(I’m going to reproduce the entire article in case you’ve already used up your six free articles and have hit the paywall; h/t juliania for the graphic.)
“A secret cell at the Greek finance ministry hacked into government computers and drew up elaborate plans for a system of parallel payments that could be switched from euros to the drachma at the “flick of a button”.
The revelations have caused a political storm in Greece and confirm just how close the country came to drastic measures before premier Alexis Tsipras gave in to demands from Europe’s creditor powers, acknowledging that his own cabinet would not support such a dangerous confrontation.
Yanis Varoufakis, the former finance minister, told a group of investors in London that a five-man team under his control had been working for months on a contingency plan to create euro liquidity if the European Central Bank cut off emergency funding to the Greek financial system, as it in fact did after talks broke down and Syriza called a referendum.
The transcripts were leaked to the Greek newspaper Kathimerini. The telephone call took place a week after he stepped down as finance minister. (read more here)
Via Naked Capitalism: ‘Comparison of Greek and English Version of Kathimerini Scoop on Varoufakis Parallel Currency Plan’, Lambert Strether
It includes this translation of a bit of the recording by NC contributor Andrew Dittmer by email:
“Starting last December, the former Finance Minister Yanis Varoufakis, with the authorization of Alexis Tsipras, had undertaken to work out a detailed Plan B; Varoufakis aimed to create a parallel banking system “that would be, yes, denominated in Euros, but that could be converted into a new drachma in a
single night.” An extremely interesting conversation [of Varoufakis] with investors and managers of international hedge funds took place on July 16, coordinated by Baron Norman Lamont, a well-known British Conservative politician and former Finance Minister under Prime Minister John Major, within the framework of an international forum on analyses [i.e. on global economic prospects?]. At the beginning of the discussion, Mr. Varoufakis was clearly informed that “this conversation is being recorded.” Despite this fact, the former Finance Minister describes in great detail his alternative plan [i.e. his plan B], which entailed having tax registration numbers (AFMs) be intercepted [i.e. hacked] by a childhood friend of his, whom [Varoufakis] had appointed into the ministry in order to get around Mr. Sabbaïdou, as well as an electronic attack (hacking) directed at the web page of the General Secretariat of Public Revenues. When after a plea [on his part for discretion] the participants assure him that nothing he has shared in the discussion will leak out, he responds, laughing, “And if something did, I would say it wasn’t true,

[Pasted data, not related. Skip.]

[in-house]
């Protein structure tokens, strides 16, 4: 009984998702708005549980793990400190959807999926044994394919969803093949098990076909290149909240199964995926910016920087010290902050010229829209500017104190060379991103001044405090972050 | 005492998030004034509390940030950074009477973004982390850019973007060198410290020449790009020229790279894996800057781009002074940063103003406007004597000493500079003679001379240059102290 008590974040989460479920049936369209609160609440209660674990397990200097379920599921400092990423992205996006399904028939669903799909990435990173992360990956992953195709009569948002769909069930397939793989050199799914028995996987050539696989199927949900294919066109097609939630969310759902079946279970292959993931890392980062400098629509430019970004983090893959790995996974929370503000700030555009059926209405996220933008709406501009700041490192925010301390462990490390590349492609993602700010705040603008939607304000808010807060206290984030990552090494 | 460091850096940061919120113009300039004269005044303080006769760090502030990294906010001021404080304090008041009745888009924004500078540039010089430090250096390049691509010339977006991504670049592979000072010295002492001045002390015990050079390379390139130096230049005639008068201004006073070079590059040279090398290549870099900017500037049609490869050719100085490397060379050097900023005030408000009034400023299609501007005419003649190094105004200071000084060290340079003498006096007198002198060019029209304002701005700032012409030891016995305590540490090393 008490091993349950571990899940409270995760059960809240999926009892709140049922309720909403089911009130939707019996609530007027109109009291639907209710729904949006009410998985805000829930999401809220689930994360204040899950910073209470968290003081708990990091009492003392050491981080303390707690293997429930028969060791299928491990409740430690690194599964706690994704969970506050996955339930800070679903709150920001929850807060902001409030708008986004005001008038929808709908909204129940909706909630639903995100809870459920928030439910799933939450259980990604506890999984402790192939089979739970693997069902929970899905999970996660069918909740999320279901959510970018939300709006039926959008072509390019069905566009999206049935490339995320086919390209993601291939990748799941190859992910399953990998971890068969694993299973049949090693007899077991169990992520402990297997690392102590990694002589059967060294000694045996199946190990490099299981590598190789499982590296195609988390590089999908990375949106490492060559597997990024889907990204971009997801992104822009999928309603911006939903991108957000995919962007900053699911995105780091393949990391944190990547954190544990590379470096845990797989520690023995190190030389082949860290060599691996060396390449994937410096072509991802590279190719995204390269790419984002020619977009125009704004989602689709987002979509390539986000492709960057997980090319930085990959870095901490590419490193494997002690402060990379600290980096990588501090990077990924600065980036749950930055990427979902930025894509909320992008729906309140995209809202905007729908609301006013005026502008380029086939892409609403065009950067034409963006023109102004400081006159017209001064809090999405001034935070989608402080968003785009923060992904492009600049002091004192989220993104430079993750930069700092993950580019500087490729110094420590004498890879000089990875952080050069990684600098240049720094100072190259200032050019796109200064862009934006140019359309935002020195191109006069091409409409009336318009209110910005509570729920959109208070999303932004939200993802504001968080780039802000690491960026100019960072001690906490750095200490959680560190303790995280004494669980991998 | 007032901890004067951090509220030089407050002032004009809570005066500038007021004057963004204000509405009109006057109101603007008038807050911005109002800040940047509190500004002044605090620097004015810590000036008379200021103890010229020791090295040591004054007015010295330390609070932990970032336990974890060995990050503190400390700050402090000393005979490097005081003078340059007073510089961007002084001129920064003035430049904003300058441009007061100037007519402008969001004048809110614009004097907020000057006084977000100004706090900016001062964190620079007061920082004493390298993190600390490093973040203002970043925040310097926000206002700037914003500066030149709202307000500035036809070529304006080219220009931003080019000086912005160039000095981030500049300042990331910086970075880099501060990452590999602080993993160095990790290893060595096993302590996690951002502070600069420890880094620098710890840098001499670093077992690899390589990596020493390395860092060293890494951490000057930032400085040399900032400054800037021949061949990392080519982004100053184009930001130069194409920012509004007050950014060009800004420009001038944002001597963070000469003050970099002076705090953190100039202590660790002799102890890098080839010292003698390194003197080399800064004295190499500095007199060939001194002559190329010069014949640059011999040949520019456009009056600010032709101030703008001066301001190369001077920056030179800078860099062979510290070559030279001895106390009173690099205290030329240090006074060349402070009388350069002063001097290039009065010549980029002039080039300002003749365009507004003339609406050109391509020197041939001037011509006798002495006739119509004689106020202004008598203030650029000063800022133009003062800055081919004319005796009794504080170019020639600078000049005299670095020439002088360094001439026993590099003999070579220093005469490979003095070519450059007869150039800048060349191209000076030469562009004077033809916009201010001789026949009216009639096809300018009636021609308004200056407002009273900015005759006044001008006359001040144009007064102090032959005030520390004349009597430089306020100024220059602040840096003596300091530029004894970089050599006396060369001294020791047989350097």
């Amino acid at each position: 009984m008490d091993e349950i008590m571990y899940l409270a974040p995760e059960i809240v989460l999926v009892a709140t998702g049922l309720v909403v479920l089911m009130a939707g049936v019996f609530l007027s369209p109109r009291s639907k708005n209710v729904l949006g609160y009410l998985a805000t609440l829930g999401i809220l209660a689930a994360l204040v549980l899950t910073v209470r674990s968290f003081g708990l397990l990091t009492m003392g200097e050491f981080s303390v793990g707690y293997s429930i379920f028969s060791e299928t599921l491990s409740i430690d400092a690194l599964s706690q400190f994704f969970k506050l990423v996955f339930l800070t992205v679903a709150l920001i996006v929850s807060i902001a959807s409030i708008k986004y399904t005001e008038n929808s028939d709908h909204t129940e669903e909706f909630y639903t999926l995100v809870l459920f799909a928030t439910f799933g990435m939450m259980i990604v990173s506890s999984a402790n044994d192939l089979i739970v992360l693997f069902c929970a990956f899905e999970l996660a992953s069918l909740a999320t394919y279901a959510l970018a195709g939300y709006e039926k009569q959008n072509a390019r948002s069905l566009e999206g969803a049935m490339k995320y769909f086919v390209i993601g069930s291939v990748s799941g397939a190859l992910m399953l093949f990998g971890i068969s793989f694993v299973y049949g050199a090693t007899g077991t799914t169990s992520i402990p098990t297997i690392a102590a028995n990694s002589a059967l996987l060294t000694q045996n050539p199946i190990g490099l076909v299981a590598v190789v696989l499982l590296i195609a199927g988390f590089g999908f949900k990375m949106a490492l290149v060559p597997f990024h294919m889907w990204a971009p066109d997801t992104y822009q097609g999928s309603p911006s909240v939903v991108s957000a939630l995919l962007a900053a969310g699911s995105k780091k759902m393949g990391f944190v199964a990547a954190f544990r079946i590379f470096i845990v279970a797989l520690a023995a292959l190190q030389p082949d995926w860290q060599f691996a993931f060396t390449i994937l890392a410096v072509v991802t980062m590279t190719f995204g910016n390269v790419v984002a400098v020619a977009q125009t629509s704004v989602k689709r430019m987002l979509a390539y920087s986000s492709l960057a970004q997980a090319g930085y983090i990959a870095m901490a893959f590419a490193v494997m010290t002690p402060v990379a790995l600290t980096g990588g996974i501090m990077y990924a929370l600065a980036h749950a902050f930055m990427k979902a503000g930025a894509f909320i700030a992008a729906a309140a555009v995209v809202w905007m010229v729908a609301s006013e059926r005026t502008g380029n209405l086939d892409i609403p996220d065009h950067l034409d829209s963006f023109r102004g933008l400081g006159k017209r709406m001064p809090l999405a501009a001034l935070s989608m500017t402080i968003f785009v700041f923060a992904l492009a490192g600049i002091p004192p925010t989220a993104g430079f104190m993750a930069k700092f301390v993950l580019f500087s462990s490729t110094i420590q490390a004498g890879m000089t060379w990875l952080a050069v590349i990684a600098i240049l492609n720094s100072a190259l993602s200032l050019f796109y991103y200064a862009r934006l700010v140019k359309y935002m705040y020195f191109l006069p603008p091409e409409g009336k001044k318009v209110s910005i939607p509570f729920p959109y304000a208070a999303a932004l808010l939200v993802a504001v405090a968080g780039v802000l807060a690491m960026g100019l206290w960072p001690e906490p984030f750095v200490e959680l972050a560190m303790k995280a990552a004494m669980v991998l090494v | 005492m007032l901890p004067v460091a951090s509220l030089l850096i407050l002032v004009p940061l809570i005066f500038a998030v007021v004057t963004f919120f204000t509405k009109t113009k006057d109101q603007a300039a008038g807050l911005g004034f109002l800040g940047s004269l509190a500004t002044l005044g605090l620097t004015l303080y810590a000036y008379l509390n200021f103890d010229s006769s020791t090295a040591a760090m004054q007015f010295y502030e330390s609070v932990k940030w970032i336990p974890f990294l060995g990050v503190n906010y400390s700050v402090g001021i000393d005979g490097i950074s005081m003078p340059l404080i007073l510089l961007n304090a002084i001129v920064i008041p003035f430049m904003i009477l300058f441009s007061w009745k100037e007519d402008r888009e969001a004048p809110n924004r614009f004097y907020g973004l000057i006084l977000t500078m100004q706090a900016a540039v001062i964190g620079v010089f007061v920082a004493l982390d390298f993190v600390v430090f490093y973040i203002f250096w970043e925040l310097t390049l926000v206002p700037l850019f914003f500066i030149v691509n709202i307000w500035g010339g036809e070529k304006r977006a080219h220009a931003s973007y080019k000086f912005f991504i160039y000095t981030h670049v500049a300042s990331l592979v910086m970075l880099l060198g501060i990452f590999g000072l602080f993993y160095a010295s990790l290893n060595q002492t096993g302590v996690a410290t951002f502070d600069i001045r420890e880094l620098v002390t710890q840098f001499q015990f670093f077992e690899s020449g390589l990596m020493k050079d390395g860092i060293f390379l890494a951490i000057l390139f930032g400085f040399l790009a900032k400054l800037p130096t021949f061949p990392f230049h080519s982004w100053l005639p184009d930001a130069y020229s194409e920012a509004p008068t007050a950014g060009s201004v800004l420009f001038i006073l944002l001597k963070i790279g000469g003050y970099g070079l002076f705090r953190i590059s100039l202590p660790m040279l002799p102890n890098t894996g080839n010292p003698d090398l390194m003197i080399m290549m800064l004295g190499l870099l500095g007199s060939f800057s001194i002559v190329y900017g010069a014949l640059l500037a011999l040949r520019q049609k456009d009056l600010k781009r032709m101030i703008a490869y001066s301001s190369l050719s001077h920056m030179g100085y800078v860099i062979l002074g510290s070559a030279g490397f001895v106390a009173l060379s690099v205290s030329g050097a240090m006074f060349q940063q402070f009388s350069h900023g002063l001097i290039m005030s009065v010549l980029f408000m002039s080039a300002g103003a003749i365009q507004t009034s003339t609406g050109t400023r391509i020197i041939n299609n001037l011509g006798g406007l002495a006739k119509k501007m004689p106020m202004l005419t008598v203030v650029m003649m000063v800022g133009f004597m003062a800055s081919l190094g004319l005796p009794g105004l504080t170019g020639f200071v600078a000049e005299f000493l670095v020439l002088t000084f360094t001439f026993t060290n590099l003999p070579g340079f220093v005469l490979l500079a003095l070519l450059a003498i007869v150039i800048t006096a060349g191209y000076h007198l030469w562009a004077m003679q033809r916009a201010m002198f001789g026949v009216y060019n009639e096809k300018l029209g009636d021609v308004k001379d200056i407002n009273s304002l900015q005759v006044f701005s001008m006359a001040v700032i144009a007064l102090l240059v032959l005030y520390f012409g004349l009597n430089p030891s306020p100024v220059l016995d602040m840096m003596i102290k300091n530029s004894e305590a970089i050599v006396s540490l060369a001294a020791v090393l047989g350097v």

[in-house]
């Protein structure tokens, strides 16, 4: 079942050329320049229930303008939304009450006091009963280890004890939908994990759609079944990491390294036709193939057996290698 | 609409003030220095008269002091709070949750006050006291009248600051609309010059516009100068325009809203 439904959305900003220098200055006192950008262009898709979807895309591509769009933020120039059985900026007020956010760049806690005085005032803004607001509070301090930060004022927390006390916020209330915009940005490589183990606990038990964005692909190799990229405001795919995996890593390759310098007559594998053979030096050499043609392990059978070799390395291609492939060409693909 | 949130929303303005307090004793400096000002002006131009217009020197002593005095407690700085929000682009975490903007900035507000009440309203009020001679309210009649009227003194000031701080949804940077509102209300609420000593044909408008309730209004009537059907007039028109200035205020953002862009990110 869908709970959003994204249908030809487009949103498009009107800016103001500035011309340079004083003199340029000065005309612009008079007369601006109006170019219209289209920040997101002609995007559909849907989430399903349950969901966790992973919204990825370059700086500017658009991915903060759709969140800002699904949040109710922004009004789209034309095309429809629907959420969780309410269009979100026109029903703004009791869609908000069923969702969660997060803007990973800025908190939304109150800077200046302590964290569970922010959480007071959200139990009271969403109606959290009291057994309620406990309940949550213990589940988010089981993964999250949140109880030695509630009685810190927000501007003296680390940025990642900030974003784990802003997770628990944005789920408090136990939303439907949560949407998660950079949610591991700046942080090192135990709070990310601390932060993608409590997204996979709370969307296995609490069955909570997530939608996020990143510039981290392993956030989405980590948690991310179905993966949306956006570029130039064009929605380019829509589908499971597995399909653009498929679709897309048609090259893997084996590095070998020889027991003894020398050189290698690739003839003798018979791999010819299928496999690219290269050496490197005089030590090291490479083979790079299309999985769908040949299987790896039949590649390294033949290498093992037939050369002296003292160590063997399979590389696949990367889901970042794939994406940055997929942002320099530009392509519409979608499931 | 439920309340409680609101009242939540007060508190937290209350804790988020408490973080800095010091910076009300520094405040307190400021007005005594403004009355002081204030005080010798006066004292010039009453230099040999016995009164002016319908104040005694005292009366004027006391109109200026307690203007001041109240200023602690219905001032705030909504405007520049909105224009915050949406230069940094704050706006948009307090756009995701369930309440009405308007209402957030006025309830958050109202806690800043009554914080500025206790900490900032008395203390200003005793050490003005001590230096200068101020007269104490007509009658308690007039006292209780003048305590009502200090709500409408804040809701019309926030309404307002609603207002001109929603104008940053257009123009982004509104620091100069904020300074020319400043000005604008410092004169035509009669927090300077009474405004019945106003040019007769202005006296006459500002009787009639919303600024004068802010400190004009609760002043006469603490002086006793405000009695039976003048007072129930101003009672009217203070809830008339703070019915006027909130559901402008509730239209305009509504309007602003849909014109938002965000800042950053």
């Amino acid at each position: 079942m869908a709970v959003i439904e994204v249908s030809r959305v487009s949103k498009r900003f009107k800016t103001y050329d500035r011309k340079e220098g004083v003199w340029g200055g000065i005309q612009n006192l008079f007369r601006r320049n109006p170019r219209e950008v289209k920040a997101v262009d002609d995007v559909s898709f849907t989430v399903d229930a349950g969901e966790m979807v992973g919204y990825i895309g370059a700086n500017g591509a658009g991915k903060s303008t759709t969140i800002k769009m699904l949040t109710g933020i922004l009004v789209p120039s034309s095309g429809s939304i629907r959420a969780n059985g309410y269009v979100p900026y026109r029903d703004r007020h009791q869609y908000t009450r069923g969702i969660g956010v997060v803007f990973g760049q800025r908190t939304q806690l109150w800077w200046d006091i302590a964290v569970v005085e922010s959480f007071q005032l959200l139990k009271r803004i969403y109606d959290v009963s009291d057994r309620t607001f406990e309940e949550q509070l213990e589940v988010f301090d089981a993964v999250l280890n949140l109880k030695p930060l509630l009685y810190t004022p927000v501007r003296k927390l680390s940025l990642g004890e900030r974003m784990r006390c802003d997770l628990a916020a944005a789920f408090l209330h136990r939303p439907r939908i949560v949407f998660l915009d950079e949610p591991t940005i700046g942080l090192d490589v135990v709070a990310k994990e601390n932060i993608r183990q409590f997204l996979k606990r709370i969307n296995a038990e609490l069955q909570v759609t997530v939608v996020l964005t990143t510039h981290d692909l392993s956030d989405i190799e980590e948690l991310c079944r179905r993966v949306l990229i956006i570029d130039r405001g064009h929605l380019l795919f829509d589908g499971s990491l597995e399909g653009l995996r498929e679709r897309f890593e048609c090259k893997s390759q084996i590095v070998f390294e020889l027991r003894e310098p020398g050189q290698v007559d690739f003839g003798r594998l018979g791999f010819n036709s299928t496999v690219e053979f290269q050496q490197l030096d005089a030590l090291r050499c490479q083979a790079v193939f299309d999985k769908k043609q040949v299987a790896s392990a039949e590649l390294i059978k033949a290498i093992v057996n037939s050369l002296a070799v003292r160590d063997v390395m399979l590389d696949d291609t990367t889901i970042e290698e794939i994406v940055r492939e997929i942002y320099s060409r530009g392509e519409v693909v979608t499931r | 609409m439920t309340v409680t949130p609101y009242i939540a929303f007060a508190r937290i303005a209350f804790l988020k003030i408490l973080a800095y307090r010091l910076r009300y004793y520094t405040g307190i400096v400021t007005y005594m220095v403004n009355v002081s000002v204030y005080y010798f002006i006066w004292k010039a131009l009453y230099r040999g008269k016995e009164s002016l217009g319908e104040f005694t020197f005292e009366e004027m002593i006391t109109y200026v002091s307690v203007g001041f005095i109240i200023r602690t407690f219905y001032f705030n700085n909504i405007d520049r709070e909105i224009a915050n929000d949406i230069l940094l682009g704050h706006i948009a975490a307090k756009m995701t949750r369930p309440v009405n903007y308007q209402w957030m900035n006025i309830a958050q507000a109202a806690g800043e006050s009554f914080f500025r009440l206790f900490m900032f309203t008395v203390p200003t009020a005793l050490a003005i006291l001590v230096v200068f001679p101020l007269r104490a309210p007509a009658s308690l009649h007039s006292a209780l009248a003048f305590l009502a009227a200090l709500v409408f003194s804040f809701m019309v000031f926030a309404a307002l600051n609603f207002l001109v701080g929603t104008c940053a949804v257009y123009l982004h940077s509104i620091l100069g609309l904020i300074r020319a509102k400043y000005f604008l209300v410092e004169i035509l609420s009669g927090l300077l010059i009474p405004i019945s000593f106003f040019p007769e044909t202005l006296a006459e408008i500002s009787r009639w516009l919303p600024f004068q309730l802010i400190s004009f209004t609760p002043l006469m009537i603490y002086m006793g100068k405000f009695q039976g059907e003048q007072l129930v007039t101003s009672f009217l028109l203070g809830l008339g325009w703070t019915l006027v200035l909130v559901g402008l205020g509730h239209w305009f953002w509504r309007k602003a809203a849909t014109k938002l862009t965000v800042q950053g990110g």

I would deny it.”
‘Trusting a bunch of hedge fund guys to keep his deep dark secrets, on which the fate of Greece may depend…, he’d added. Indeed.
Yikes, fallout: ‘Greece rocked by reports of secret plan to raid banks for drachma return; Opposition demands answers after covert proposals attributed to Yanis Varoufakis and fellow ex-minister highlight deep split in Syriza party’, the Guardian
From greekreporter.com: ‘Varoufakis Admits Plan B Involving Hacking’ Five short paragraphs, and zero comments?
Also from greekreporter.com: ‘Moody’s: Uninsured Depositors Compromised by Greece’s New Legislation’
“Ratings agency Moody’s said on Monday that uninsured depositors in Greek banks are in danger of losing some of their money in case of a bank’s insolvency.
Moody’s noted that the changes in the EU Bank Recovery and Resolution Directive, which was legislated in Greek Parliament last week, established new guidelines for the cases of bank insolvency. One of these is a haircut option for uninsured deposits exceeding 100,000 euros.
The ratings agency warned that uninsured depositors and bondholders are compromised by the new law as it limits the use of state funds to save banks as well as by distributing the cost of insolvency to all types of uninsured deposits, including bondholders.
Under the new legislation, the government has a number of options when it comes to lending institutions that become insolvent. It could decide that the bank must be sold, a bridge institution could be created and assets could be disjointed based on whether they are good or bad.
After January 1, 2016, the Greek government can also choose to bail-in deposits of more than 100,000 euros.
Moody’s also noted that non-performing loans will account for 40% of total loans in 2015-2016. Non-performing loans accounted for 35% by the end of 2014. This increase will further compromise the capital sufficiency of Greek banks, which scored a 12.8% ratio of common equity in Tier 1 capital ratio.”
Not.good.news. for savers, if it’s so. There have been conflicting opinions as to whether or not even the insured deposits have the capital to back-stop them at this point.
From TRNN: ‘If Syriza Ruptures, Will Greece’s Left Unite to Oppose Austerity? Dr. Panagiotis Sotiris, Member of Antarsya, talks to Dimitri Lascaris about Syriza’s failure to implement its anti-austerity program and the political options that are now available to the left in Greece’ – July 27, 2015
added: (the transcript is up now.)